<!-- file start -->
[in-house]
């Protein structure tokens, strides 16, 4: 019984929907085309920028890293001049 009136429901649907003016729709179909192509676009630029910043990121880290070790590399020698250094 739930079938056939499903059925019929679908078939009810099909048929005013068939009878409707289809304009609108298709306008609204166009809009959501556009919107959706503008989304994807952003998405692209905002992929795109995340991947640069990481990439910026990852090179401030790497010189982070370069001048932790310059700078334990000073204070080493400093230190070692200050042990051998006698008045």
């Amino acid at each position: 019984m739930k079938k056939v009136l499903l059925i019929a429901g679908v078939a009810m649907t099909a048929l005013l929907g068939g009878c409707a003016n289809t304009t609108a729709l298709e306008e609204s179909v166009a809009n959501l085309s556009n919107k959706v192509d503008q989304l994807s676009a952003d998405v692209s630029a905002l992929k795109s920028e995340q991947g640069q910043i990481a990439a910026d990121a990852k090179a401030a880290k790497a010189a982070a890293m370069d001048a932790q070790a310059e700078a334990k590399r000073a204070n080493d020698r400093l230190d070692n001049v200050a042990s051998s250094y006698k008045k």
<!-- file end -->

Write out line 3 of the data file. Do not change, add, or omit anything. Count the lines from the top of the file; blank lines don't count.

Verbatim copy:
């Amino acid at each position: 019984m739930k079938k056939v009136l499903l059925i019929a429901g679908v078939a009810m649907t099909a048929l005013l929907g068939g009878c409707a003016n289809t304009t609108a729709l298709e306008e609204s179909v166009a809009n959501l085309s556009n919107k959706v192509d503008q989304l994807s676009a952003d998405v692209s630029a905002l992929k795109s920028e995340q991947g640069q910043i990481a990439a910026d990121a990852k090179a401030a880290k790497a010189a982070a890293m370069d001048a932790q070790a310059e700078a334990k590399r000073a204070n080493d020698r400093l230190d070692n001049v200050a042990s051998s250094y006698k008045k």